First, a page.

Havenstein: Yes. The current process emphasizes the acumen and character of the candidate, rather than her or his personal politics. This prevents the politicization of appointments as has been seen in other states.
With funding always limited for the court system, what kinds of innovations do you advocate for the court system to become more efficient and more effective at dispute resolution?
Hassan: The courts are pursuing innovative strategies to become more efficient and modern. Their new state-of-the-art call center has reduced costs and improved customer service, and the capital budget included funds to allow the courts to continue moving towards a paperless system. We must also continue to pilot new case management techniques, especially with pro se litigants, all as a part of our continuing efforts to make our court system more efficient and effective.
Havenstein: I would encourage court diversion programs, such as mediation. Certainly there are complex cases that require a lot of time, but for simpler cases mediation might be the best route. Any cases that are diverted from the traditional system reduces both costs and wait times. Speedy resolutions not only make the state attractive to businesses, but ensure people are not waiting years for justice to be served.
Do you intend to pursue repeal of the stateís death penalty? Or, do you support our current capital punishment law, or a different death penalty law?
Hassan: I fully support life in prison without parole for truly heinous crimes. As a matter of faith and conscience, I do not support the death penalty. I also have a deep respect for the criminal justice system in New Hampshire and the people who sat on the Addison jury, and I respect the verdict they reached under the laws in place at the time.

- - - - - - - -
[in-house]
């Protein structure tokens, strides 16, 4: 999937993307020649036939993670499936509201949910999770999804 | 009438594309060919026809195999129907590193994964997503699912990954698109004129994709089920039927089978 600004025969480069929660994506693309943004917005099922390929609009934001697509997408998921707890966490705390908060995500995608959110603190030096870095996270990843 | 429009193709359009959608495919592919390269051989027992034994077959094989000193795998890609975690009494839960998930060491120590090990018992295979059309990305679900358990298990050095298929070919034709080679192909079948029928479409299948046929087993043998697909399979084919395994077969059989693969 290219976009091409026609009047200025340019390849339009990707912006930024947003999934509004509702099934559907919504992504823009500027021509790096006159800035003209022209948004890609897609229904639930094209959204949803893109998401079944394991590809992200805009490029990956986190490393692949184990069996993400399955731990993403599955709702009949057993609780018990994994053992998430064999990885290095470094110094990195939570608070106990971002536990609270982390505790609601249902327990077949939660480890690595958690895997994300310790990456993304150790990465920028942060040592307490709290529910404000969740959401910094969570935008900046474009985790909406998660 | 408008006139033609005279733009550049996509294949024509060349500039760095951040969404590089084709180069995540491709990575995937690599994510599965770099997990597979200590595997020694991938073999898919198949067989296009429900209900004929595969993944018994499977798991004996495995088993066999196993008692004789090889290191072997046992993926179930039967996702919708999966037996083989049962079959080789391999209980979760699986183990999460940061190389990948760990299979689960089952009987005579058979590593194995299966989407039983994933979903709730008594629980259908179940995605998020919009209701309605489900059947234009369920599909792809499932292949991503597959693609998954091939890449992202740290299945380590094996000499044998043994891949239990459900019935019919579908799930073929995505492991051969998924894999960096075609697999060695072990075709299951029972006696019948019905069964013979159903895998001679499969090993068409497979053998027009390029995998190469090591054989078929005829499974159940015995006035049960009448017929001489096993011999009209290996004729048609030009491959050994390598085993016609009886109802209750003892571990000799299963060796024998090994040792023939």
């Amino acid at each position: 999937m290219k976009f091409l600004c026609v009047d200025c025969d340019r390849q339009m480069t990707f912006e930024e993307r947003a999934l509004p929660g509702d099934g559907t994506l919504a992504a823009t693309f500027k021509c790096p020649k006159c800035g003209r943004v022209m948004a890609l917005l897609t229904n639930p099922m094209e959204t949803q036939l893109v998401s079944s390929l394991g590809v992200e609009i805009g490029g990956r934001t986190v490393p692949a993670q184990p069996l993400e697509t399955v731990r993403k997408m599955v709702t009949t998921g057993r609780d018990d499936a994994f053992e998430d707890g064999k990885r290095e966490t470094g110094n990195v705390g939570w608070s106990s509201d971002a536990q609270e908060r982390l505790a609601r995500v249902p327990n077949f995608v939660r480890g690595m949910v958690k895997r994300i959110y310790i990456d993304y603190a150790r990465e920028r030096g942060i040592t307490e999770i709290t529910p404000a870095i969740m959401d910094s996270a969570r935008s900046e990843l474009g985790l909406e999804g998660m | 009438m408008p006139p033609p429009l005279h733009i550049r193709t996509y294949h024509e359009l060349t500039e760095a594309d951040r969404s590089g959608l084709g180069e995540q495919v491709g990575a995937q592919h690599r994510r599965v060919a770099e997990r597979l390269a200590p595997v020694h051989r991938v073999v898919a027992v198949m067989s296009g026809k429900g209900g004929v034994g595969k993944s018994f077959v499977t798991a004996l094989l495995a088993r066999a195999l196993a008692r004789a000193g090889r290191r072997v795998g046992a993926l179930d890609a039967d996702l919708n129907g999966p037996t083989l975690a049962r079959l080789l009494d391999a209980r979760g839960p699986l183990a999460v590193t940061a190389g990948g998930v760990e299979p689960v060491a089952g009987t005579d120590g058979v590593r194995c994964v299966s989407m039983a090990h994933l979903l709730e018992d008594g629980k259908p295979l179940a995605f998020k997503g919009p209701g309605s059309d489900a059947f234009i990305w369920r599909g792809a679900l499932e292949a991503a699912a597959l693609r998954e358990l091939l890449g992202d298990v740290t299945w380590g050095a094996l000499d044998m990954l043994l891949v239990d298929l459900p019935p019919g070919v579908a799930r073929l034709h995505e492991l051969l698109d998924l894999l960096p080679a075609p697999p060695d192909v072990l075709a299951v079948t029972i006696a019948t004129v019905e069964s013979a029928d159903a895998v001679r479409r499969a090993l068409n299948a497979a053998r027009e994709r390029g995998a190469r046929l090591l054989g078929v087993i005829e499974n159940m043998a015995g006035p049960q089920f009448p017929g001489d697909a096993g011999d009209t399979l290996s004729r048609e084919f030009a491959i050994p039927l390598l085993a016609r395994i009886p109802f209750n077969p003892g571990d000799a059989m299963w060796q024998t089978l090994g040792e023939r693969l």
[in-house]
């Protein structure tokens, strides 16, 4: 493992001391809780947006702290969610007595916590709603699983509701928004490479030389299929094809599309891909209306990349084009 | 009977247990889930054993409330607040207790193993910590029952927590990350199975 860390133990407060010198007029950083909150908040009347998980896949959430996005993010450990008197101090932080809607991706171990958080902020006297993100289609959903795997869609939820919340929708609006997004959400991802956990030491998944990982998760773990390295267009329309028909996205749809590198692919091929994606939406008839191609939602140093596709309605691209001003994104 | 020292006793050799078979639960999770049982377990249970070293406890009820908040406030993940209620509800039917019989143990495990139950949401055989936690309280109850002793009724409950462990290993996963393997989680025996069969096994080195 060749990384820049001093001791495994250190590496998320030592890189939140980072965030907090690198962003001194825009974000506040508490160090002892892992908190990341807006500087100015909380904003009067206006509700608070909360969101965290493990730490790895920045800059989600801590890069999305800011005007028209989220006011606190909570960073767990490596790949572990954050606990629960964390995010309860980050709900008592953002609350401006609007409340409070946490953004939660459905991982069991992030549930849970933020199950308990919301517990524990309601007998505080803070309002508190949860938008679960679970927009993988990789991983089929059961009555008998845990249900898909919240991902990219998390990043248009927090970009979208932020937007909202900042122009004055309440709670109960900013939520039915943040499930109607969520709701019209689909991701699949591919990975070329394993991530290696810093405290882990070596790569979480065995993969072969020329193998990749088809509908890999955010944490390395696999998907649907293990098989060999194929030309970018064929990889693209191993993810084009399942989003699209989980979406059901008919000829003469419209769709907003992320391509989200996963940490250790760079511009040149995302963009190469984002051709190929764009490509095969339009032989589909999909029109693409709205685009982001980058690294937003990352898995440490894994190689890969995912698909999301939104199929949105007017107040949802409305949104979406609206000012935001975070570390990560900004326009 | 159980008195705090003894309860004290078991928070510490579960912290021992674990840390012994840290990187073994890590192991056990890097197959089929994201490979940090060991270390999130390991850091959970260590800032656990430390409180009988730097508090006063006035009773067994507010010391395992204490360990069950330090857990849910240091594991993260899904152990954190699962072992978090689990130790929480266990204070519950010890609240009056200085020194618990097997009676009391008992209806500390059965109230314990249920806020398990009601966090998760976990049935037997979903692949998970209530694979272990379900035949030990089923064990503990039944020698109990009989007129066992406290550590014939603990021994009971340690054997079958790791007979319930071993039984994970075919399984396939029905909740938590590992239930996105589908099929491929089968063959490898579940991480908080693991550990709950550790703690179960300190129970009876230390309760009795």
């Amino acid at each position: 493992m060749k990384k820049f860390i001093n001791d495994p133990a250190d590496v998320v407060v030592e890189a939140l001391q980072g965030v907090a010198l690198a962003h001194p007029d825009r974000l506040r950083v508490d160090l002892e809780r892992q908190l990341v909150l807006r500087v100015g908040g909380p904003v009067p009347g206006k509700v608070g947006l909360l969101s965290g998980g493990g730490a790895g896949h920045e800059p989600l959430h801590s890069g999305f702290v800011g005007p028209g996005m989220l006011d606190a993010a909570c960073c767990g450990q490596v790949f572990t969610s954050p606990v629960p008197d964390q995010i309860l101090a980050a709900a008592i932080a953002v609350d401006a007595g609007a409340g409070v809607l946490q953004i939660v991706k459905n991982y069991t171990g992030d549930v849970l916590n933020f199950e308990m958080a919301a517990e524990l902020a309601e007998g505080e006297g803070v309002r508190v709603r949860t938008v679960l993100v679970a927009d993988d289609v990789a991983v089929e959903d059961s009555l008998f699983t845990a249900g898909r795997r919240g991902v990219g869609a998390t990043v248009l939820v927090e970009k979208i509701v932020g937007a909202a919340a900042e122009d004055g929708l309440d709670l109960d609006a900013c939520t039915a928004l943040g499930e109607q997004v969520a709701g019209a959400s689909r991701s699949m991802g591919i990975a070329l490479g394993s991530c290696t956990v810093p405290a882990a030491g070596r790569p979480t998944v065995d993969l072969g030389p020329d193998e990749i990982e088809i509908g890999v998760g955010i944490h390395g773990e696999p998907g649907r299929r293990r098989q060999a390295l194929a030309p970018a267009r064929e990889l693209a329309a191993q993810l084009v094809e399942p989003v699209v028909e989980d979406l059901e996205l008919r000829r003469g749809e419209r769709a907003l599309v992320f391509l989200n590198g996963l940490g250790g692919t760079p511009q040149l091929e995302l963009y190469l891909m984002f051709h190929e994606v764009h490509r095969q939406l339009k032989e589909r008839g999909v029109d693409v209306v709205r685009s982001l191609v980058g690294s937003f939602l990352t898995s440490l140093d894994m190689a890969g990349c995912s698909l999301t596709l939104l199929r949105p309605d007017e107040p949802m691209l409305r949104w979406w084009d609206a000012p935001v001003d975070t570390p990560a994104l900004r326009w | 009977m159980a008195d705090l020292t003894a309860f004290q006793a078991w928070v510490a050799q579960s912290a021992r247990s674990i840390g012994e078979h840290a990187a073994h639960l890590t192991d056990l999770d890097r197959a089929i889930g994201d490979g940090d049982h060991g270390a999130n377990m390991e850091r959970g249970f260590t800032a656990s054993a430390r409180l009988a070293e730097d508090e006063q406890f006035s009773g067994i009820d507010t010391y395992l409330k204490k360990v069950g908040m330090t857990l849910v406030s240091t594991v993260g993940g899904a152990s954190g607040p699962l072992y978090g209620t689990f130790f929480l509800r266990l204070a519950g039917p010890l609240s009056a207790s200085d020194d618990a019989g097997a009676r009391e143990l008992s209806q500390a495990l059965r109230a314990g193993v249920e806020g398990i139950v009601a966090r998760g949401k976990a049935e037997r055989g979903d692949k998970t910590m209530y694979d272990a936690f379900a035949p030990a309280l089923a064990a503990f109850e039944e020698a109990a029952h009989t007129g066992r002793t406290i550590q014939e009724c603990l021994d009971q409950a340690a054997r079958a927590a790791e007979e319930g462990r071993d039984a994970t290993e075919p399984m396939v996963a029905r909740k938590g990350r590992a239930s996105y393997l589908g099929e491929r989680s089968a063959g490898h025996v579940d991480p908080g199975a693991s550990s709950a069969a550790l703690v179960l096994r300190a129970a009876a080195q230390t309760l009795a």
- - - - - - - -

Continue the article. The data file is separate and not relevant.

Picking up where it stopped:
Havenstein: No. Unfortunately, some crimes are so heinous that it is warranted, such as the killing of a police officer in the line of duty. I would keep the death penalty law as it is currently on the books.
What do you think should be done to ensure that low-income people take advantage of the legal services that are available here? Do you support an increase or a decrease in state funding for civil legal assistance programs?
Hassan: I have long been an advocate for legal assistance services and worked to increase finding for legal assistance through our bipartisan budget. But we must also work to encourage pro bono service by attorneys to help ensure all of our citizens have the legal resources they need.
Havenstein: I would encourage collaboration between social services and nonprofits with existing legal assistance services to make sure our less well-off fellow citizens are aware of the legal assistance programs that are out there for them.
Whatís something you donít usually say in your stump speeches that lawyers might find interesting about you?
Hassan: Iíve found that my career in law has proven deeply valuable as governor. The skills that are important as an attorney are many of the same skills that make for an effective governor; problem solving, being able to understand and balance both sides of an issue, and the ability to work with people with whom you may have disagreements.
Havenstein: As a kid I wanted to be an astronaut and my childhood hero was Alan Shepherd; my father worked with him at NASA on Project Mercury.